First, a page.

Most of us hope that we’ll only have to lose one set of teeth during our lifetime, but for most animals, replacing their teeth is just another fact of life. These so-called polyphyodont animals have
Category Archives: Worth A Thousand Words
Ripe for the Picking: Wild weeds may provide a new food source
The overgrown lots and sidewalks of California cities might not seem like a great place to seek out nutritious greens, but in a recent study published in PLOS ONE, Professor Philip Stark and his team
Insights from the daily grind: what koala and kangaroo teeth can tell us
In their recent study published in PLOS ONE, paleoecologist Larisa DeSantis and her team find out whether diet and climate have an effect on tooth wear in two species of kangaroo and one species of
CSI Tromsø: Where Forensics meets Vikings
Insect remains have their own tale to tell in the mystery that surrounds the Øsknes Viking burial boat, as Eva Pangiotakopulu and colleagues investigate in their recent PLOS ONE study. Over the years many
Country Food Sharing in the Canadian Arctic: Does it Feed the Neediest?
About 750 Inuit call Kangiqsujuaq, Nunavik, Canada on Quebec’s Ungava Peninsula, their remote, arctic home. Because there are no roads to their settlement, the Kangiqsujuarmiuts hunt, fish, and forage for most of their food.
Digging Deep into Walden Pond’s History
Walden Pond in Concord, Massachusetts is perhaps best known as the site of Henry David Thoreau’s experiment in living simply. However, the Walden Pond of Thoreau’s day and the Walden Pond of today differ vastly
Native invaders: a chink in the armour of ecological policy?
Invasive species are widely recognised as a major threat to the functioning of ecosystems and conservation of wildlife in the 21st century. But while most biological invasions are associated with the introduction of alien species
Addressing healthcare needs of women and mothers to ensure a healthy future
The first National Women’s Day was observed in the United States on February 28th 1909 in honour of the garment worker’s strike of 1908, where women had protested against their working conditions. Now recognised and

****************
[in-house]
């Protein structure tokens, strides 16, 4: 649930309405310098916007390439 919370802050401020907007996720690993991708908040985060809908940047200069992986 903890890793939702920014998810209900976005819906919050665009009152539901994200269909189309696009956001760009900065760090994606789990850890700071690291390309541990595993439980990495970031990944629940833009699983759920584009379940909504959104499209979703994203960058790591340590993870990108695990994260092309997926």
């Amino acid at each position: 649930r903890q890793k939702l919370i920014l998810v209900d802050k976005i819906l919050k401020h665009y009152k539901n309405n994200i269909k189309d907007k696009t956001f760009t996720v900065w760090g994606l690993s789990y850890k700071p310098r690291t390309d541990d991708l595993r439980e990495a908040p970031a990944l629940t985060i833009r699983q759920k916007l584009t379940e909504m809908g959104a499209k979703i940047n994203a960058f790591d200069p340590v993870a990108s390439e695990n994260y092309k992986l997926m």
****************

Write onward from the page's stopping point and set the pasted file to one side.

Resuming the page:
Taking a piece of home with you: Farming fungi in a new Azteca ant colony
Moving to a new home is usually accompanied with a long to-do list, from painting the walls to unpacking boxes. For young queen Azteca ants however, one important job is to start growing fungus.
Wolves of the Sea: Killer Whales and the First Observed Predation on Beaked Whales in the Southern Hemisphere
Killer whales. The name alone is enough to strike fear in even the steeliest of hearts. Also known as orcas, these apex predators are sometimes referred to as “wolves of the sea” and are found
A Happy Lab Rat? Check the Ears!
What do you think of when you hear the term “lab rat”? Chances are, you might not picture an animal happily playing rough-and-tumble with a human handler and then coming back for more. Scientists have
What’s Warming the Cold-Blooded Iguana?
Now that dinosaurs no longer roam the Earth, scientists use modern animals to understand how their ancient ancestors reproduced, walked, and even how they regulated their body temperature. While researchers continue to debate about how
On the 12 Days of Science, PLOS ONE Gave to Me…
It’s starting to get colder in San Francisco, and the year-end holidays are soon to be upon us. This has made all of us on the PLOS ONE team excited to spend some time with
A New Fossil Lace Bug with Unusual Antennae Joins the “Big” Club
Have you ever seen a lace bug? Don’t let their pretty name fool you—even though they’re dainty as a doily, they’re tough little bugs. You may have encountered lace bugs in your garden or on
Heads Up! Earliest Decapitation Case Found In Brazil
Heads were rolling in the Americas much earlier than previously thought. A recently published study in PLOS ONE uncovers a case of ritual decapitation that took place over 9000 years ago, in the